An adviser to Donald Trump's presidential campaign has admitted meeting with Russian government officials in 2016, according to a report in the New York Times which cited his testimony before a congressional committee.
Carter Page, a former Navy officer and investment banker who advised Trump on foreign policy, had previously denied or side-stepped the question of whether he had met with Russian officials in previous interviews with the Times, it said.
The development comes days after Trump's former campaign chairman Paul Manafort and an associate were placed under house arrest on money-laundering charges linked to an investigation by special counsel Robert Mueller into allegations that the campaign colluded with Russia.
The US Congress is also conducting three separate investigations into the allegations, which have dogged Trump since his election and which he has strongly denied.
Shortly after a July 2016 trip, Page "sent an email to at least one Trump campaign aide describing insights he had after conversations with government officials, legislators and business executives during his time in Moscow," the Times reported, quoting a person familiar with the matter.
Page later confirmed the meetings to the Times, and told CNN that Russian Deputy Prime Minister Arkady Dvorkovich was among those he met.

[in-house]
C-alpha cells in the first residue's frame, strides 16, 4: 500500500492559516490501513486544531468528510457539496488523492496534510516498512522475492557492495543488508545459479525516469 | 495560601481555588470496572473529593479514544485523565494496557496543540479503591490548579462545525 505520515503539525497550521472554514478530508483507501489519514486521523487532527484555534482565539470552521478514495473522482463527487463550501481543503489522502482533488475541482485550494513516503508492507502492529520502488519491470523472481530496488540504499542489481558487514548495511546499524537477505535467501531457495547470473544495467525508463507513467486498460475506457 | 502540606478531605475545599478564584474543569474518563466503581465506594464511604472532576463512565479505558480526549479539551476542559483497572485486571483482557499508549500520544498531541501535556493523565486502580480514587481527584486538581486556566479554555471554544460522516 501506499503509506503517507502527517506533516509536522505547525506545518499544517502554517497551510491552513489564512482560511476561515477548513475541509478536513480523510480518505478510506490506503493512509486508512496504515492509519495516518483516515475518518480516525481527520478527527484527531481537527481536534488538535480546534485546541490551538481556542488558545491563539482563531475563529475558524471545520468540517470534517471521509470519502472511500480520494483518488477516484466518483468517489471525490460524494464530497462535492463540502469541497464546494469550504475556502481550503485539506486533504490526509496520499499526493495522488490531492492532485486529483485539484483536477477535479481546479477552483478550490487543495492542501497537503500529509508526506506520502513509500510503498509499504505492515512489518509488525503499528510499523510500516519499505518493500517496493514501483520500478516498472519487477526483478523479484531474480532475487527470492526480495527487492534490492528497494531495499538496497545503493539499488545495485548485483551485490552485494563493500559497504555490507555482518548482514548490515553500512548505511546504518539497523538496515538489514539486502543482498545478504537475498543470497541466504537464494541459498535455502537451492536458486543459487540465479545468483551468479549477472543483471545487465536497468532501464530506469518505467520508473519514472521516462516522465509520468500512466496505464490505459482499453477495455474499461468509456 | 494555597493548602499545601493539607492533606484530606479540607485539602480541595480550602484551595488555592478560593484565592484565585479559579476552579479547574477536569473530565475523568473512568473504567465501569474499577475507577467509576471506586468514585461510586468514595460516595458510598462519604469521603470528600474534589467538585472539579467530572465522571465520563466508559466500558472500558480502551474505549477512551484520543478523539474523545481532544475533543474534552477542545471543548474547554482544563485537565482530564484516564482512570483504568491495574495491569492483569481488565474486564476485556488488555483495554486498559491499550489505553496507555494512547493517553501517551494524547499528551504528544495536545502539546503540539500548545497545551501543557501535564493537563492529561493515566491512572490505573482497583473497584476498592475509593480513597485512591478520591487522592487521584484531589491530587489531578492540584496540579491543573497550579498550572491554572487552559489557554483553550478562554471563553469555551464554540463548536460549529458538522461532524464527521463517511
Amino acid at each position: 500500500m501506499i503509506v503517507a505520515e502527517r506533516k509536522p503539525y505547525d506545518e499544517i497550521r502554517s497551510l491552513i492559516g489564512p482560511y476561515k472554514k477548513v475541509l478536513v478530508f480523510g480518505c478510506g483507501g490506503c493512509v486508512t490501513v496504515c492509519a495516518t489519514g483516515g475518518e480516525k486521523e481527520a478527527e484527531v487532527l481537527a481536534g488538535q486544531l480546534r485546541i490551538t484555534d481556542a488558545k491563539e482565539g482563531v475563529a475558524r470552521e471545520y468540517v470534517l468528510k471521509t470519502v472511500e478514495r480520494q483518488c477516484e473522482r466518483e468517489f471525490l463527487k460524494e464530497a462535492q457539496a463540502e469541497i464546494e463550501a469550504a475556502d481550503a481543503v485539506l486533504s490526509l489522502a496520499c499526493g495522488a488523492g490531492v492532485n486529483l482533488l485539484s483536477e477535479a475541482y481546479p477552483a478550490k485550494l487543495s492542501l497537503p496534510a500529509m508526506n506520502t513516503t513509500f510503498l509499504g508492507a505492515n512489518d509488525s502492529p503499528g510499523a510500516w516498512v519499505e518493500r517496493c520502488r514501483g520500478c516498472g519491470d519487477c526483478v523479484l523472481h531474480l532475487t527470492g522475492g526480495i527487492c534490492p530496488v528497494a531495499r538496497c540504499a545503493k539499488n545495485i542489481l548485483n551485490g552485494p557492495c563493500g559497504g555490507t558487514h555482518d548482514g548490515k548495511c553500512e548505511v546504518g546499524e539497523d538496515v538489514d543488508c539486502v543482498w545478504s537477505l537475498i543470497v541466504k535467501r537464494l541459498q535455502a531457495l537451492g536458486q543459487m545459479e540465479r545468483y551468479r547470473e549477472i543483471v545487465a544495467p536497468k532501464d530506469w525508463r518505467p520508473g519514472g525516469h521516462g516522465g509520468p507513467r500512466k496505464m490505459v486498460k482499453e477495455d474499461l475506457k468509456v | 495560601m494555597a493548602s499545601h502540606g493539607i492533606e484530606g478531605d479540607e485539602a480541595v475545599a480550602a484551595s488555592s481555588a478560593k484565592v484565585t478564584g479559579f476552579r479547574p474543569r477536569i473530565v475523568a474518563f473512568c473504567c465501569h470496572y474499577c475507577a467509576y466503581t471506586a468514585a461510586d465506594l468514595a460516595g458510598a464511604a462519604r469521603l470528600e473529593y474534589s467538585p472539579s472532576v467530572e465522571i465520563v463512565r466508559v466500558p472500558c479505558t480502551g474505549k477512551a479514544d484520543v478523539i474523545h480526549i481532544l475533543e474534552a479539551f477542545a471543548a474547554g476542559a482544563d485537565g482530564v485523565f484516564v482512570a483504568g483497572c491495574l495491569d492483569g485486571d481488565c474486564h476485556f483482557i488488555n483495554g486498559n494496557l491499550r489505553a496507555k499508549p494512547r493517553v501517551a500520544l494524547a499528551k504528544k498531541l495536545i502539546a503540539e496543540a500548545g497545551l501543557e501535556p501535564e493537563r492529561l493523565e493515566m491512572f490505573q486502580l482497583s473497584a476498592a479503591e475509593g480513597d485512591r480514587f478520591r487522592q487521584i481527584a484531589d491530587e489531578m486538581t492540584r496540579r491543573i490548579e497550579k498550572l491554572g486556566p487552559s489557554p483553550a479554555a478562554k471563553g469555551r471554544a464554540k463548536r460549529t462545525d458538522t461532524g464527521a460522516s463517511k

But he downplayed the significance of the meetings, telling the Times he had "a very brief hello to a couple of people."
It is the latest example to emerge of a Trump aide meeting with Russian officials during the 2016 election after initially denying that such contacts occurred. Other officials include Trump's former National Security Advisor Michael Flynn, his son-in-law Jared Kushner, and Attorney General Jeff Sessions.
Following the arrest of Manafort and his protege Rick Gates, Trump said in a tweet that there was "no collusion" between his campaign and Russia, and noted that the allegations of criminal activity by Manafort came "years ago," before he joined the campaign.
Manafort and Gates have pleaded not guilty to charges that they allegedly hid millions of dollars gleaned from work with Ukrainian politician Viktor Yanukovych and his pro-Moscow political party.